Now is that a thing of beauty or is it not?  I love those sawing strings, the sweet clarinet (or is it an oboe?) weaving in and out, the triple-tracked overlapped vocals -- even the (at the time not yet hokey) rainfall and thunder effects at the end.  For a song that's all about loneliness and disconnection, this elaborately concocted studio montage layers on the borderline schizophrenia, doesn't it?  Stay alone for too long and you too will go stark staring mad.


So anyway...the years pass, and DECADES later I encounter this existential version by the way-too-underrated Aimee Mann, used in the soundtrack of the seriously disturbing 1999 Paul Thomas Anderson film Magnolia.

(There are other YouTube versions. I picked this one because I still need to see images of Philip Seymour Hoffman whenever I can. RIP PSH, you genius.)

If Al Kooper's highly-wrought version was haunting, Aimee Mann's stripped-down version is equally haunting. Every bar of this song expresses existential loneliness.  How relentless is that electric piano, tapping out the repeated chords? And I love how Aimee's affectless yet melismatic voice curls knowingly around the phrase ends. Oh, yes, she is a lady in pain, and IT IS OUR COMMON PAIN TO WITNESS.

Now, we need to fast-forward just a few years to, okay, 2013.  Here I am, blogging away, and I dig up a tribute album called For the Love of Harry  -- the very same album for which Aimee Mann's "One" was originally recorded. For me, this album becomes a rabbit hole worthy of Alice in Wonderland, wherein I at last truly discover Harry Nilsson -- an artist of whom I had always been aware, through a handful of hit records and the fact that he was with John Lennon and May Pang on the Kotex Night. But now I REALLY discover Harry Nilsson, he of the glorious God-given voice and a songwriting sensibility that marries Beatlesque pop with Summer of Love California Dreaming and the American standard playbook.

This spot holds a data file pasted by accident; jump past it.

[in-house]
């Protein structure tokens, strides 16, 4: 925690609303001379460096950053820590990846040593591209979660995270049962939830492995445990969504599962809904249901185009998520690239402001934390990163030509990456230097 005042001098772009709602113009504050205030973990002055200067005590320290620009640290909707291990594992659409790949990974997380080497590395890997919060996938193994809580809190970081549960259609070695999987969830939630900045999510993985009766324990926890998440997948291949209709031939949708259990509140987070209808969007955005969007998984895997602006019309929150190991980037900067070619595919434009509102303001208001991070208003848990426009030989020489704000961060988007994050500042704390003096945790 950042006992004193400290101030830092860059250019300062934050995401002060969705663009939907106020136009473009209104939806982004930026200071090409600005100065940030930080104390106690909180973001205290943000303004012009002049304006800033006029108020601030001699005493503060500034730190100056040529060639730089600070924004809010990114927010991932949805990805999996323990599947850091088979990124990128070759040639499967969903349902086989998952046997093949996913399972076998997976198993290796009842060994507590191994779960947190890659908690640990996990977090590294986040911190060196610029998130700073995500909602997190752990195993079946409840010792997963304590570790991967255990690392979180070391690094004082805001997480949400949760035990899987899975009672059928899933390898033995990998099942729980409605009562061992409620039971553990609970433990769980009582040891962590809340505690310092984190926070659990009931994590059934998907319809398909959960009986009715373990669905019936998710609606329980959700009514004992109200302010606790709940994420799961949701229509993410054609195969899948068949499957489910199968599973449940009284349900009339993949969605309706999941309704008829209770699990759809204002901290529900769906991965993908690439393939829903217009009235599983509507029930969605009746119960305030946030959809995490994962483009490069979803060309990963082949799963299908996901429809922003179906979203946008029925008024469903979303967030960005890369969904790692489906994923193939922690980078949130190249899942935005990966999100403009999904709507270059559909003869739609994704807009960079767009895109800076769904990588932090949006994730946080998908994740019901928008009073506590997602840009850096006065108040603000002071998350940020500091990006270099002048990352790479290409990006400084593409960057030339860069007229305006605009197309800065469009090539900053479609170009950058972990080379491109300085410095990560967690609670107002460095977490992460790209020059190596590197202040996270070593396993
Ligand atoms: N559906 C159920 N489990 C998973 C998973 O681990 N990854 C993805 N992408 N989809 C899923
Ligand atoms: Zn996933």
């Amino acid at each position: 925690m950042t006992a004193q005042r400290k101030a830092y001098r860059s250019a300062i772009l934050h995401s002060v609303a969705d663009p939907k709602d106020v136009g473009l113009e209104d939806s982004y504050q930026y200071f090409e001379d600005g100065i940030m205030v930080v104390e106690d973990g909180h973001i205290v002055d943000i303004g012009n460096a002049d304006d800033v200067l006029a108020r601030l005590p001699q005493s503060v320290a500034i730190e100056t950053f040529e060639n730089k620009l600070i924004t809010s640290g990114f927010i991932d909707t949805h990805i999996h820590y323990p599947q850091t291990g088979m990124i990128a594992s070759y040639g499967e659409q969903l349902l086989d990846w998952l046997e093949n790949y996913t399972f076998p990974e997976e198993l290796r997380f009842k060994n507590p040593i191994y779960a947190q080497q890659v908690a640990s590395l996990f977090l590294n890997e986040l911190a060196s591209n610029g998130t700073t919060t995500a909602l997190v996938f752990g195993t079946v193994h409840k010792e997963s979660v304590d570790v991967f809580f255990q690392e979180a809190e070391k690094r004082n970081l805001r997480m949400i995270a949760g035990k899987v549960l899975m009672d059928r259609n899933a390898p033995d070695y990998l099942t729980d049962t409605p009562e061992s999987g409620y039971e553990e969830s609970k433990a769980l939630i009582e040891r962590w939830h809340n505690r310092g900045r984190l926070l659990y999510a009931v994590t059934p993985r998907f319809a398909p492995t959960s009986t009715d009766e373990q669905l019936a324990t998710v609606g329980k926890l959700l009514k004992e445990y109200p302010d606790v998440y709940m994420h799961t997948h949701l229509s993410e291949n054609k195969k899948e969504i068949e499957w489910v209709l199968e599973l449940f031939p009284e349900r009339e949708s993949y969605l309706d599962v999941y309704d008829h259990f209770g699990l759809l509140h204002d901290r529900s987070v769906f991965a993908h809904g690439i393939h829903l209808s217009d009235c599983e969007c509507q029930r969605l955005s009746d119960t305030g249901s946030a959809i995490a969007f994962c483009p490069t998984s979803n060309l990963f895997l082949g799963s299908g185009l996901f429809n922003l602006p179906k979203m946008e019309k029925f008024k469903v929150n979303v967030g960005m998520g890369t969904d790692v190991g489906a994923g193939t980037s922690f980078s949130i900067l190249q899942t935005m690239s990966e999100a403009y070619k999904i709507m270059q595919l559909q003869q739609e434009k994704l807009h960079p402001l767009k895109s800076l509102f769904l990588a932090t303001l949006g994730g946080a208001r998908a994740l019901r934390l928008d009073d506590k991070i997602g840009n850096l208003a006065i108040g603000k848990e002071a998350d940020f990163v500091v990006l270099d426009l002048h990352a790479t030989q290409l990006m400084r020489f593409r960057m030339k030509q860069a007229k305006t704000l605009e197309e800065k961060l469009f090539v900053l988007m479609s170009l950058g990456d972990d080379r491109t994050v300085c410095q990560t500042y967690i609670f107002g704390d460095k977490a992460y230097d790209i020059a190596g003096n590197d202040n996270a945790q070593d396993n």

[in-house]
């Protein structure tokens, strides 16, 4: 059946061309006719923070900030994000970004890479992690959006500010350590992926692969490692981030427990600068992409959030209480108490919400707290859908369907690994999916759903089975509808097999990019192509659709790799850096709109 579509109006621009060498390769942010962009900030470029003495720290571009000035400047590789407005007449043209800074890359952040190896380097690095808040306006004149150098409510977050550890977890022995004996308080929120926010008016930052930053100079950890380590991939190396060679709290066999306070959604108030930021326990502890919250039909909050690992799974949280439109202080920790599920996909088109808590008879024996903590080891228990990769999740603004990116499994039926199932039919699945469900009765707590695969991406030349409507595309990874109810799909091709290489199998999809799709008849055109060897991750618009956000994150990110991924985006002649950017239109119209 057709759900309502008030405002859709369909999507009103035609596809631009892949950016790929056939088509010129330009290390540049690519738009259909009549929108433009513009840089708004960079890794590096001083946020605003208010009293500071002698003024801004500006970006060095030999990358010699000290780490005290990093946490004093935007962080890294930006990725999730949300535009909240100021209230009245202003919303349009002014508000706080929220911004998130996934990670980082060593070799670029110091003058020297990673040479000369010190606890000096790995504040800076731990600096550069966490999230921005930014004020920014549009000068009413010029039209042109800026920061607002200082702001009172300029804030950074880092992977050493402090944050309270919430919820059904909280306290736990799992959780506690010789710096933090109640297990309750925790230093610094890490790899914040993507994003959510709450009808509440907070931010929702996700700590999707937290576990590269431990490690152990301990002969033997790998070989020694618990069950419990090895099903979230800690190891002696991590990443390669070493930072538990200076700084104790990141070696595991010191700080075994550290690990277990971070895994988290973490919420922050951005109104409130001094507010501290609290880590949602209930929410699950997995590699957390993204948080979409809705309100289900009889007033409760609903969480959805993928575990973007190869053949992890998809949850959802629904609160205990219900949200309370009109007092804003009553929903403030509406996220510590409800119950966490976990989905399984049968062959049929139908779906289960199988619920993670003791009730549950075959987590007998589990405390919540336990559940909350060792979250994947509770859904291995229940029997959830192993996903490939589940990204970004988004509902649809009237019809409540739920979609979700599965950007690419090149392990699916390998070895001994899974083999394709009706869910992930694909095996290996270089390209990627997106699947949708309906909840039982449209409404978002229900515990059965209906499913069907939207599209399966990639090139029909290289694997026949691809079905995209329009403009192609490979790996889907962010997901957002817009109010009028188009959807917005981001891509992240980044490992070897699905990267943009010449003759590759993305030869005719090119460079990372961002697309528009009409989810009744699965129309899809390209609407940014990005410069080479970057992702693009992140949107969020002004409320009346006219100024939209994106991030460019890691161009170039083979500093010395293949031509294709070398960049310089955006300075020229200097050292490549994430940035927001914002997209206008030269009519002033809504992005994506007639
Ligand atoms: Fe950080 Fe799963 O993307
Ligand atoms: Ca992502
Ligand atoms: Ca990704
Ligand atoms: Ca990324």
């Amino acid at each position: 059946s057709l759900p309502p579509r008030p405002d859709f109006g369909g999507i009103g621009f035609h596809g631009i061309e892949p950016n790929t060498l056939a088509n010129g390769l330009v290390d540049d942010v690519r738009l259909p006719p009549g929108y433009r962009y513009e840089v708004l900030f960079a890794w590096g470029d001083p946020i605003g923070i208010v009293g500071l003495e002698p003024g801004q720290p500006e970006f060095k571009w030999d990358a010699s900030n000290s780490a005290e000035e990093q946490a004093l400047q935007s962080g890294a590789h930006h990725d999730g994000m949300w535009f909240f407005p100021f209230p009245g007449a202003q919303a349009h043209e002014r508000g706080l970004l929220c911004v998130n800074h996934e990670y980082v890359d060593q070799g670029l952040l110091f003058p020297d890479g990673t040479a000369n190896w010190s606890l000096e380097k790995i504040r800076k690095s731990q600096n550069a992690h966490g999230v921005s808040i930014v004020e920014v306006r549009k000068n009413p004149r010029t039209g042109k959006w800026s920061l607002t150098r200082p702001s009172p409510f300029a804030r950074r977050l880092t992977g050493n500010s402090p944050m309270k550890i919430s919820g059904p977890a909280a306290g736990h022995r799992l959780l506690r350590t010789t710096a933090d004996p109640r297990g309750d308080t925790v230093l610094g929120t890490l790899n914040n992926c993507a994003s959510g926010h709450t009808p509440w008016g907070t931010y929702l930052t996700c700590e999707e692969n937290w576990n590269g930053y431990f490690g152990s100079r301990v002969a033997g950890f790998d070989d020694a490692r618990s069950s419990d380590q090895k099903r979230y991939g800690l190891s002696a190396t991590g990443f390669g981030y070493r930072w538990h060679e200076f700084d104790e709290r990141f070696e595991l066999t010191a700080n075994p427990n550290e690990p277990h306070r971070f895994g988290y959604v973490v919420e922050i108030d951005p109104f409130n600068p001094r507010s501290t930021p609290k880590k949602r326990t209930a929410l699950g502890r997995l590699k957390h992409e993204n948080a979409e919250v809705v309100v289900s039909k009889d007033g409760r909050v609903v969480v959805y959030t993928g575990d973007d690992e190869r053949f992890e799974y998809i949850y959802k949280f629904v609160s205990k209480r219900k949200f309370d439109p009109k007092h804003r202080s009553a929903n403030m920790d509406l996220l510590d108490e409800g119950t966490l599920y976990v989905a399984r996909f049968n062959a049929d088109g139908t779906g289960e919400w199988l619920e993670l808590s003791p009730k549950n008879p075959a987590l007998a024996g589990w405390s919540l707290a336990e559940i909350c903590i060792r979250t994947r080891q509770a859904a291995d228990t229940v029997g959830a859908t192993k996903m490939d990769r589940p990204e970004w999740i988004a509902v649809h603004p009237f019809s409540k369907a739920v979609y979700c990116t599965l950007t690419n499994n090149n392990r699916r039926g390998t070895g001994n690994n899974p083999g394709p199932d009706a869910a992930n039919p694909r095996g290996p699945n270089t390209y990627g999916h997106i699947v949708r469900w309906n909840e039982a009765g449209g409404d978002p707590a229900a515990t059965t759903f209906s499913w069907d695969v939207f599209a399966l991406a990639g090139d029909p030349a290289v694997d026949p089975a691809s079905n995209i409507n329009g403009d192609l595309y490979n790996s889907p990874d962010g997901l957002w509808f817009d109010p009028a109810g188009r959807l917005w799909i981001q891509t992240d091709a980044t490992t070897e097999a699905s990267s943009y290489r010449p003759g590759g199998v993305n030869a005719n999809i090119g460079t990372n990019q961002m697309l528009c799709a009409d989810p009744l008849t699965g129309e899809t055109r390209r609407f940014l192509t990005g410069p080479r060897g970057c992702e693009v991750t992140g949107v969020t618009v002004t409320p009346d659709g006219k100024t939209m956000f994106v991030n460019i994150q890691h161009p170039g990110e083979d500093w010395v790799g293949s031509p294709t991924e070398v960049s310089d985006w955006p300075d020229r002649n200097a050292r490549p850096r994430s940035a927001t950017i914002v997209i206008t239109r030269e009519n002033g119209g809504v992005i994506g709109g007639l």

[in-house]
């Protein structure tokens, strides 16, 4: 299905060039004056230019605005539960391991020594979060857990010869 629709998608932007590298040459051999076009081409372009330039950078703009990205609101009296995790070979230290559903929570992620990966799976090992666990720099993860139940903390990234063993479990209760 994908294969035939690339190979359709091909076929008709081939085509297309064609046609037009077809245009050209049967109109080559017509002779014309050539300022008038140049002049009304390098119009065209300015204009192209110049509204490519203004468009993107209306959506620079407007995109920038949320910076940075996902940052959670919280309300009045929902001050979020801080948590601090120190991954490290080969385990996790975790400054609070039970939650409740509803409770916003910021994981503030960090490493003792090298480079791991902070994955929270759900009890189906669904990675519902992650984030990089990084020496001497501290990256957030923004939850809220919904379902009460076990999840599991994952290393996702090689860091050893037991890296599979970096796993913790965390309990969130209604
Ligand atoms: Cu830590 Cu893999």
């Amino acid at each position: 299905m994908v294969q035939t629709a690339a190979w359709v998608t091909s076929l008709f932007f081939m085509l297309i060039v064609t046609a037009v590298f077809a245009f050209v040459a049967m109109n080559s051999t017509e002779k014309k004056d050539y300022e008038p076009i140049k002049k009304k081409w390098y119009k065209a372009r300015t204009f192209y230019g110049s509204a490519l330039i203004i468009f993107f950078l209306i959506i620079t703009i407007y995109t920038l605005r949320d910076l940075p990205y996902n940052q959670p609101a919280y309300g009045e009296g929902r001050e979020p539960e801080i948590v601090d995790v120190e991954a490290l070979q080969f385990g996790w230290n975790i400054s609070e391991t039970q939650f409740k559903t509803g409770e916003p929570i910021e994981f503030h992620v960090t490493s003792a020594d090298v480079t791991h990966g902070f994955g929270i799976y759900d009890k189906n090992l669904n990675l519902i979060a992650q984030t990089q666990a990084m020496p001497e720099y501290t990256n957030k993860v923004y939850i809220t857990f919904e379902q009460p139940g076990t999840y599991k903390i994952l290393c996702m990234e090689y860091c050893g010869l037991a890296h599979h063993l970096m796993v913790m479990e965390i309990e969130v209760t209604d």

A genius, pure and simple. And yet I NEVER BEFORE REALLY REGISTERED THAT HE WROTE "ONE."

And yet here it is, the one and only original "One," from Nilsson's 1968 album Aerial Ballet.

The story goes that Harry wrote this after phoning someone and getting a busy signal -- remember the obnoxious beep-beep-beep of a busy signal, back in the days before answer machines and call waiting and cell phones?  The whole song is underlaid with that off-putting busy signal, counterpointed with a yearning cello line that speaks volumes about the human desire for connection. But more than anything, it's Harry's pure and sincere vocal that sells this song.  I am here alone, it says, trying so hard to make a connection, and the technology won't let me in. And his heart is hurting -- "it's just no good anymore since you went away / Now I spend my time / Just making rhymes / Of yesterday." Major and minor and suspended chords overlap, and this poor schmuck is wading through it all, heartsore and hapless.